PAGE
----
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Westmoreland

Mt. Pleasant teen headed to Ebensburg juvenile program for fatally shooting friend

Rich Cholodofsky
| Friday, March 10, 2017, 11:15 a.m.
John Burnsworth, 14, of Mt. Pleasant, sits in the back of a police cruiser before being escorted away from the Norvelt office of District Judge Roger Eckels on March 30, 2016.
Sean Stipp | Tribune-Review
John Burnsworth, 14, of Mt. Pleasant, sits in the back of a police cruiser before being escorted away from the Norvelt office of District Judge Roger Eckels on March 30, 2016.
Fatal shooting victim James Robert Gustafson, who is also known as J.R., of Mt. Pleasant.
Evan Sanders | Tribune-Review
Fatal shooting victim James Robert Gustafson, who is also known as J.R., of Mt. Pleasant.

A Mt. Pleasant teen will spend at least three months in a Cambria County youth treatment program for the shooting death of his 13-year-old friend last year.

Westmoreland County Judge Michele Bononi on Friday ordered John Burnsworth, now 15, transferred to the Appalachian Youth Services program in Ebensburg, where he will receive mental health and other counseling services.

Burnsworth in December was adjudicated delinquent in juvenile court of involuntary manslaughter for the March 2016 shooting of James Robert “J.R.” Gustafson. “We are going to make sure J.R. is not forgotten, and next time I see you we can work on that. He needs to be honored so we don't forget,” Bononi said.

Police said Burnsworth shot Gustafson once in the head. Burnsworth said he was asked by 18-year-old babysitter, Brooke Nelson, to help get Gustafson to leave a Mt. Pleasant apartment where she was watching three young children.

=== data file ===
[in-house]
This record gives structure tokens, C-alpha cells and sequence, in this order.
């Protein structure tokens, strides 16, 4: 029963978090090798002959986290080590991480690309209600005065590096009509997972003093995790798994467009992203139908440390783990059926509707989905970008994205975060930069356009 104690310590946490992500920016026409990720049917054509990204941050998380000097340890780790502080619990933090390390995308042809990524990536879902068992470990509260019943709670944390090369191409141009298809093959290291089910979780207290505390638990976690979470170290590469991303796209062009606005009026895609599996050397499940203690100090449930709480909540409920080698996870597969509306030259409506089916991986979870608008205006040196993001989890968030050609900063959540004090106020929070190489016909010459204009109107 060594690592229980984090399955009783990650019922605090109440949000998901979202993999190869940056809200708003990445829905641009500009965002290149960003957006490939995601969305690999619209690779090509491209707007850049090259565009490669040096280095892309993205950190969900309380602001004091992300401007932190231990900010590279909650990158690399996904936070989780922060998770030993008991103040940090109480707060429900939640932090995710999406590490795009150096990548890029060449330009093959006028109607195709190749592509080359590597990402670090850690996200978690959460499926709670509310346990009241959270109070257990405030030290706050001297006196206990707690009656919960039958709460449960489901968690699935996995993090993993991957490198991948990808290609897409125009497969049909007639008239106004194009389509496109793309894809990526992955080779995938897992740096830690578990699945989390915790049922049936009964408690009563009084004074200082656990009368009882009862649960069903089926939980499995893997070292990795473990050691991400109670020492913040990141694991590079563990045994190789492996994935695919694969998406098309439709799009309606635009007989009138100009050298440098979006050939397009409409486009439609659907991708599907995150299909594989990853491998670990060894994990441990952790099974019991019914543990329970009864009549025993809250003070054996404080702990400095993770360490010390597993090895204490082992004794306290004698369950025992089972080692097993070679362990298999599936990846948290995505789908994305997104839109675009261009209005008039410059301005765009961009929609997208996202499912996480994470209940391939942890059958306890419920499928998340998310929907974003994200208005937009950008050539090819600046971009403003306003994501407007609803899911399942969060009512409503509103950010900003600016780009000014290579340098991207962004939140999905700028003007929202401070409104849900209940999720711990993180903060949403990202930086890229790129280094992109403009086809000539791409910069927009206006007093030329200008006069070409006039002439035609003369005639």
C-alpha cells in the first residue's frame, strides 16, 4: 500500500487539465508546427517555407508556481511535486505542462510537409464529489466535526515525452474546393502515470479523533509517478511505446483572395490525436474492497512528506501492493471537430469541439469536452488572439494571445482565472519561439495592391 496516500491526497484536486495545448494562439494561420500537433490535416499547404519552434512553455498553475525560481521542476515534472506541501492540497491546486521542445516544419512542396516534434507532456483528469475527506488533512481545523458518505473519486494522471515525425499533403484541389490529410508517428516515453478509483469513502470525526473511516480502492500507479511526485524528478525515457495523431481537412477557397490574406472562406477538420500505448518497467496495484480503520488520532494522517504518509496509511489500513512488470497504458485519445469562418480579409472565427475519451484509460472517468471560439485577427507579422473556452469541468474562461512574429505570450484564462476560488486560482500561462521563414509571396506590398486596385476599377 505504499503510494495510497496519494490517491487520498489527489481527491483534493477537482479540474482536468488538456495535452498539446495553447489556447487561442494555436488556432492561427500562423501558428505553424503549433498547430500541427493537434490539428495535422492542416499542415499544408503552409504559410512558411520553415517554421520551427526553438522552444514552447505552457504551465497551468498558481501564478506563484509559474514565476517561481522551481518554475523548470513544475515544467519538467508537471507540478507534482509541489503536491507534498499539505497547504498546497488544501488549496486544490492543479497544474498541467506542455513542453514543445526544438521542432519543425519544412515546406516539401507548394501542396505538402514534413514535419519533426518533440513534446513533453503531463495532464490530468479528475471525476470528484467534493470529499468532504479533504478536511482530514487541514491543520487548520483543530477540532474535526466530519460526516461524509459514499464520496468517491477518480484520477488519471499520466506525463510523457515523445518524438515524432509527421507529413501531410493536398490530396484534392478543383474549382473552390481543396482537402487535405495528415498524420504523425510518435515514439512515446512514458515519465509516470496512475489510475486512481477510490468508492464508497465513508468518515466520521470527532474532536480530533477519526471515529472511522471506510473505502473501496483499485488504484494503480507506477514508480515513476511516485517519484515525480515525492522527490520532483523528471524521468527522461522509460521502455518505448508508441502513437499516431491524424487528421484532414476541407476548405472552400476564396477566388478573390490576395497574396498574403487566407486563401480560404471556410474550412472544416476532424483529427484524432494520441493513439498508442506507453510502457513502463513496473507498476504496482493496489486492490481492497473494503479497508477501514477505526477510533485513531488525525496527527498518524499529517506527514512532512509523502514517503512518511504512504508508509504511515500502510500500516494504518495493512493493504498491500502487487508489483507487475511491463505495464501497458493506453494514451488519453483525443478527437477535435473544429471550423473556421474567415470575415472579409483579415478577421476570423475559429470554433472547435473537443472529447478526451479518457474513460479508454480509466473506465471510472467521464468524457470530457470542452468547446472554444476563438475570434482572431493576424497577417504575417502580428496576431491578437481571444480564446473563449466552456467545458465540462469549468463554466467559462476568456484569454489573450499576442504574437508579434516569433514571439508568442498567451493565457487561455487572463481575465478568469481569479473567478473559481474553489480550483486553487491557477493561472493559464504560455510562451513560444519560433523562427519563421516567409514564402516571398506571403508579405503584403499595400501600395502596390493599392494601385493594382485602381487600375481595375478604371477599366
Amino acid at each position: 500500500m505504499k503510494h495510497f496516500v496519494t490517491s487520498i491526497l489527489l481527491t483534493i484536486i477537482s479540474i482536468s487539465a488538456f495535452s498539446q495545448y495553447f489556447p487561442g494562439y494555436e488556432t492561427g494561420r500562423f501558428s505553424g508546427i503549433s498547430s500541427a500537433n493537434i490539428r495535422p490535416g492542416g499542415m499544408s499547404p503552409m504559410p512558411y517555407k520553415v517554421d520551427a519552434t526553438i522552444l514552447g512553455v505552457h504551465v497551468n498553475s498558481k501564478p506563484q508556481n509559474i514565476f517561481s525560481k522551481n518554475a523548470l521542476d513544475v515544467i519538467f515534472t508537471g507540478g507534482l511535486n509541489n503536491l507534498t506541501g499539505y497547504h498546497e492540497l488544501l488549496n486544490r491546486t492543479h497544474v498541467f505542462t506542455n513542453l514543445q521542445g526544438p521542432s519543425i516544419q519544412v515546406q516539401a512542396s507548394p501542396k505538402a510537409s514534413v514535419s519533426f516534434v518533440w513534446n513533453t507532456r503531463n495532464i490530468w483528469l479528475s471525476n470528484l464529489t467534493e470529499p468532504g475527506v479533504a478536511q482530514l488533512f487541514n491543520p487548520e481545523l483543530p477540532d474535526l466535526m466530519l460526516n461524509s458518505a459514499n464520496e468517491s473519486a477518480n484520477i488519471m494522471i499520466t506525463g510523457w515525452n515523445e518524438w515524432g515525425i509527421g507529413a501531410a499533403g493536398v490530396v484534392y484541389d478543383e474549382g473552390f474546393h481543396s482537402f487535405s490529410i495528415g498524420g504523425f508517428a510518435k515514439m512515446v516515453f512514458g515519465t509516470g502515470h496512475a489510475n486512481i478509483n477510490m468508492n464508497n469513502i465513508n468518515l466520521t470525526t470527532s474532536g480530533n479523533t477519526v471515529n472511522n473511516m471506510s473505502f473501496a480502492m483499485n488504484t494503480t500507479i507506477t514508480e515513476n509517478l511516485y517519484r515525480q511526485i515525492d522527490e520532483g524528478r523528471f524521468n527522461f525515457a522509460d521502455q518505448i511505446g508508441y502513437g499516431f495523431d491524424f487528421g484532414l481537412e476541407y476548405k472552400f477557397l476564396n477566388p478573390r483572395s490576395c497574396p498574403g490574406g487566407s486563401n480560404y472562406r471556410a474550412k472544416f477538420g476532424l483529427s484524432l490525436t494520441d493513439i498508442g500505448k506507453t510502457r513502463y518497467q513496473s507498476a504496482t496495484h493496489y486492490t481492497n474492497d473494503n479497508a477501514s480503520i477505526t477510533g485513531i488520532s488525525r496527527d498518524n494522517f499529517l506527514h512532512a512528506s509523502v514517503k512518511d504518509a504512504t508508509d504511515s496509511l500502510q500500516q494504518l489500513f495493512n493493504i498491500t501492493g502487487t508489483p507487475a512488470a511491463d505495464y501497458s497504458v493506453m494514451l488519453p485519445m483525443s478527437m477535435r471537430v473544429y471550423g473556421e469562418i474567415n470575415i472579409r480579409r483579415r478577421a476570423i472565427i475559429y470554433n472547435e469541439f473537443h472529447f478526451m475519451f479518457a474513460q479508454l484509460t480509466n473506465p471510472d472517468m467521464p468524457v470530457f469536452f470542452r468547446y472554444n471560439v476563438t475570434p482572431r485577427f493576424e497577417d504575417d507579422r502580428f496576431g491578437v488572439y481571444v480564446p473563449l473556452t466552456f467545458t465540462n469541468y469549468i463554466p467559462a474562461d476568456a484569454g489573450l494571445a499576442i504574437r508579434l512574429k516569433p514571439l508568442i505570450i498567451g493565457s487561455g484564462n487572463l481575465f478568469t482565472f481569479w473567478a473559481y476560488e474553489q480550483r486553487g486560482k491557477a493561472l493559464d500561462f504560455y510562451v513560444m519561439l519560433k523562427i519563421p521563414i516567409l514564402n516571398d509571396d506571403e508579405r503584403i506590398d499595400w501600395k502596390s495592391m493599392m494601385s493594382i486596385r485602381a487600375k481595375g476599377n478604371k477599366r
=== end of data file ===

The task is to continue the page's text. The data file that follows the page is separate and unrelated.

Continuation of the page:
Westmoreland county juvenile probation officer Melissa Dinsmore said Burnsworth said Nelson gave him a gun and told him to scare away Gustafson. Burnsworth believed the gun was unloaded when he pointed it at Gustafson, ordered him to raise his hands and pulled the trigger, she testified.

Burnsworth has been held at the county's juvenile detention center since his arrest. He will spend an indefinite period of time in the youth treatment program but will return to court in three months, the judge said.

Burnsworth, who previously had been in and out of foster care due to allegations of parental neglect, can remain in court custody until his 21st birthday.

More than a dozen of Gustafson's family and friends attended Friday's hearing. Many told the judge about the impact of the teen's death. Leah Gustafson openly sobbed as she told Bononi of her sadness and the struggles she, her husband and their children have had since the shooting.

“He wanted to be a fireman, and we were treasuring that day until that day was taken away,” she said.

Criminal charges of child and reckless endangerment are still pending against Nelson and Joshua Hudec, 31, who police said rented the apartment where the shooting occurred.

Rich Cholodofsky is a Tribune-Review staff writer.

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